As a leader, Billy Drummond has recorded three albums that exemplify his past-meets-future approach, a style marked by an allegiance to yesterday’s jazz masters, but with a forward-thinking bent. The Gift, Dubai, and Native Colours show Drummond to be an inspired soloist and a timekeeper whose main focus, like all great jazz players, is his ride cymbal.
“The first thing that goes for me when I haven’t been playing for a while is my touch, my sound,” Drummond admits. “If my cymbal beat doesn’t feel right, then it all feels wrong. So I work on just playing the ride cymbal at every tempo, at every volume, and away from the drums. Playing the ride cymbal is an art unto itself.”
In addition to work with Sonny Rollins, Joe Lovano, and Archie Shepp, Drummond’s latest recordings include Carla Bley’s Find Paolo Fresu, Steve Kuhn’s Pastoral, and Larry Willis’s Blue Fable. Drummond can burn a straight-ahead gig, but he also attracts esoteric bandleaders like Bley.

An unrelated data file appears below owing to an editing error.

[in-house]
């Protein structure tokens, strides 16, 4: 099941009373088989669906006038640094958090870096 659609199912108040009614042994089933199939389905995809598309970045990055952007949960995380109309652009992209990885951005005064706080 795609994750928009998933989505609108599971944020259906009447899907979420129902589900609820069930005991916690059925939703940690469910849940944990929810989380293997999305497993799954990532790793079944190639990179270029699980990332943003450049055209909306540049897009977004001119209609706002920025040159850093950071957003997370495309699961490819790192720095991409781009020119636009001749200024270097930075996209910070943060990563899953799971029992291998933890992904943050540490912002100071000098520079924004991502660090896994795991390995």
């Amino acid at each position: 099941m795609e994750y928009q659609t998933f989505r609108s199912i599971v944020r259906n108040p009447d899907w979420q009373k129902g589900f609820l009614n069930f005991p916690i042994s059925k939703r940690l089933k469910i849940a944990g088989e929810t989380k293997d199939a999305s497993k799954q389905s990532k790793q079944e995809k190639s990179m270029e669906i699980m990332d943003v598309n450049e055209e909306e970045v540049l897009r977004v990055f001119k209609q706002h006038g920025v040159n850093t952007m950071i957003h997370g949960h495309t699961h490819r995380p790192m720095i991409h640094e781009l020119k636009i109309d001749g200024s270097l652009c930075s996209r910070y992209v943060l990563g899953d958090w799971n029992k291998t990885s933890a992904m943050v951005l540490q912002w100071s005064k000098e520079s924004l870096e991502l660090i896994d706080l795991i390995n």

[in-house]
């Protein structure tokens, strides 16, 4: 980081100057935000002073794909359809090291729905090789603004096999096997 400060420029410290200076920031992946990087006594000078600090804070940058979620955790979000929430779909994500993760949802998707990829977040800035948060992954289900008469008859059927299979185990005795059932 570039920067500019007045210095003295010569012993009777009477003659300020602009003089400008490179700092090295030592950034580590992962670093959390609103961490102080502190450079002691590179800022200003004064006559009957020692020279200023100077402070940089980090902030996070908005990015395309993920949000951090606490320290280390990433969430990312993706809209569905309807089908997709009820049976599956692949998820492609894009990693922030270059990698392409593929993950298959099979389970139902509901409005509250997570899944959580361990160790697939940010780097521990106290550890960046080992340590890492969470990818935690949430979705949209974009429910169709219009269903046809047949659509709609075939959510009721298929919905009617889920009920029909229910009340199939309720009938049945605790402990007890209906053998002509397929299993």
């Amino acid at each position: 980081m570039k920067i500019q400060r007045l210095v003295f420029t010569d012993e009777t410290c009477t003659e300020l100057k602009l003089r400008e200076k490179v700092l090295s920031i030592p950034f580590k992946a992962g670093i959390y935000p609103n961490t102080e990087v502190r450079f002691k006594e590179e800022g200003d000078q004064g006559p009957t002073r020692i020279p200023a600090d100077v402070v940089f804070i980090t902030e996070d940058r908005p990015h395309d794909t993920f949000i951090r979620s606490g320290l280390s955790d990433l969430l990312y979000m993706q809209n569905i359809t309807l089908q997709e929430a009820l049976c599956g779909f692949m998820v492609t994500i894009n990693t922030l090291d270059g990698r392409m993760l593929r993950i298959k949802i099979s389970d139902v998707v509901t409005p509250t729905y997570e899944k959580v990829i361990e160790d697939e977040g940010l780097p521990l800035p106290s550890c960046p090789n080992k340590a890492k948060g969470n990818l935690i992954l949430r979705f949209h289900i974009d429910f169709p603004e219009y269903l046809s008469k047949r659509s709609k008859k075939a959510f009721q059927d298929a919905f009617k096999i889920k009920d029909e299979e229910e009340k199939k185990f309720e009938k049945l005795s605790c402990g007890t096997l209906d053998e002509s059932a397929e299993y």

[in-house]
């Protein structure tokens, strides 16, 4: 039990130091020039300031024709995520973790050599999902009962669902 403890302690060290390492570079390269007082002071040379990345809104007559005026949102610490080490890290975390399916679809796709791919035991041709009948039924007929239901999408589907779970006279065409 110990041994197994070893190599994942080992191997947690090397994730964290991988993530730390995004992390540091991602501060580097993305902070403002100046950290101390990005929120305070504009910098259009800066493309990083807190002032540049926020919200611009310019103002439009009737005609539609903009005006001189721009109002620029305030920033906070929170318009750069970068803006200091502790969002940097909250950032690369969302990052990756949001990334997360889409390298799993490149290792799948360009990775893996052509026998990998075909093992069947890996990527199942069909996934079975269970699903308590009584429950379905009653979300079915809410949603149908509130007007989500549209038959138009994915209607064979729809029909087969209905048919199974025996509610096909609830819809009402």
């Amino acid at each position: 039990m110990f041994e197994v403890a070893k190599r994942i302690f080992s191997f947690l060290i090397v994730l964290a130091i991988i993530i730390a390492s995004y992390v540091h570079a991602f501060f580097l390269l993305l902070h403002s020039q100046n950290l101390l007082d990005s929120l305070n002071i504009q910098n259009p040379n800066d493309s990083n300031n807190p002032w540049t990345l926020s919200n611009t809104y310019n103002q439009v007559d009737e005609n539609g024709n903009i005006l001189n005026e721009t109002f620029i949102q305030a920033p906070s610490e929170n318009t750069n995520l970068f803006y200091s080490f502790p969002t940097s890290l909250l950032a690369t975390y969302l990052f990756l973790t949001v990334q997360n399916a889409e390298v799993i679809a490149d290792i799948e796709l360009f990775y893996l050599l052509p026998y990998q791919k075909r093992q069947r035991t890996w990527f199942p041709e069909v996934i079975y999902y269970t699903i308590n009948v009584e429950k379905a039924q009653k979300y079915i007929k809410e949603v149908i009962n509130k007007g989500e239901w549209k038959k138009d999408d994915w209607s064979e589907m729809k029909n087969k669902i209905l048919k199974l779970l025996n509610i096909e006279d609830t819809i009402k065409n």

“Carla writes through-composed music,” Drummond reports, “which requires reading eight-page charts that need a different mindset than just counting things off. She knows what she wants, and within that I have to be able to interject my personality.”
Currently an adjunct jazz drum professor at The Juilliard School and New York University, Drummond values his sound as the primary substance of his style.
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